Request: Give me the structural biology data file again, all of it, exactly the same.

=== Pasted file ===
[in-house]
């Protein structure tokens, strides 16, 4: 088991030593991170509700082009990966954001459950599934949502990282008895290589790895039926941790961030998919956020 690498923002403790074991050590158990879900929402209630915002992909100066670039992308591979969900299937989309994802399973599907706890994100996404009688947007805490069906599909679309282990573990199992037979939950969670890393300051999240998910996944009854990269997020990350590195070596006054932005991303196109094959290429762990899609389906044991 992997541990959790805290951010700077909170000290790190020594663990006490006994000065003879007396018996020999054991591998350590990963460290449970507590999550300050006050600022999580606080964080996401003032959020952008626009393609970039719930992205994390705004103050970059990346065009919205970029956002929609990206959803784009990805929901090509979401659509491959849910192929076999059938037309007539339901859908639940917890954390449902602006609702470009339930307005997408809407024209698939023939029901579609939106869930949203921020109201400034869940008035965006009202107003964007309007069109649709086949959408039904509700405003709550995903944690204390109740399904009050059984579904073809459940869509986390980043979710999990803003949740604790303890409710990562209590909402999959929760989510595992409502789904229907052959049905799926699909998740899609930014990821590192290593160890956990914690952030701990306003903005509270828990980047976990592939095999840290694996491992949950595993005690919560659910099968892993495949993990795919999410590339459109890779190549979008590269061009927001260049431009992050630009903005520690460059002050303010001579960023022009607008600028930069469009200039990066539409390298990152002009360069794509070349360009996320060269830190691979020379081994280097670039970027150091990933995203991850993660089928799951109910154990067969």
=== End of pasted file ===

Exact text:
[in-house]
């Protein structure tokens, strides 16, 4: 088991030593991170509700082009990966954001459950599934949502990282008895290589790895039926941790961030998919956020 690498923002403790074991050590158990879900929402209630915002992909100066670039992308591979969900299937989309994802399973599907706890994100996404009688947007805490069906599909679309282990573990199992037979939950969670890393300051999240998910996944009854990269997020990350590195070596006054932005991303196109094959290429762990899609389906044991 992997541990959790805290951010700077909170000290790190020594663990006490006994000065003879007396018996020999054991591998350590990963460290449970507590999550300050006050600022999580606080964080996401003032959020952008626009393609970039719930992205994390705004103050970059990346065009919205970029956002929609990206959803784009990805929901090509979401659509491959849910192929076999059938037309007539339901859908639940917890954390449902602006609702470009339930307005997408809407024209698939023939029901579609939106869930949203921020109201400034869940008035965006009202107003964007309007069109649709086949959408039904509700405003709550995903944690204390109740399904009050059984579904073809459940869509986390980043979710999990803003949740604790303890409710990562209590909402999959929760989510595992409502789904229907052959049905799926699909998740899609930014990821590192290593160890956990914690952030701990306003903005509270828990980047976990592939095999840290694996491992949950595993005690919560659910099968892993495949993990795919999410590339459109890779190549979008590269061009927001260049431009992050630009903005520690460059002050303010001579960023022009607008600028930069469009200039990066539409390298990152002009360069794509070349360009996320060269830190691979020379081994280097670039970027150091990933995203991850993660089928799951109910154990067969």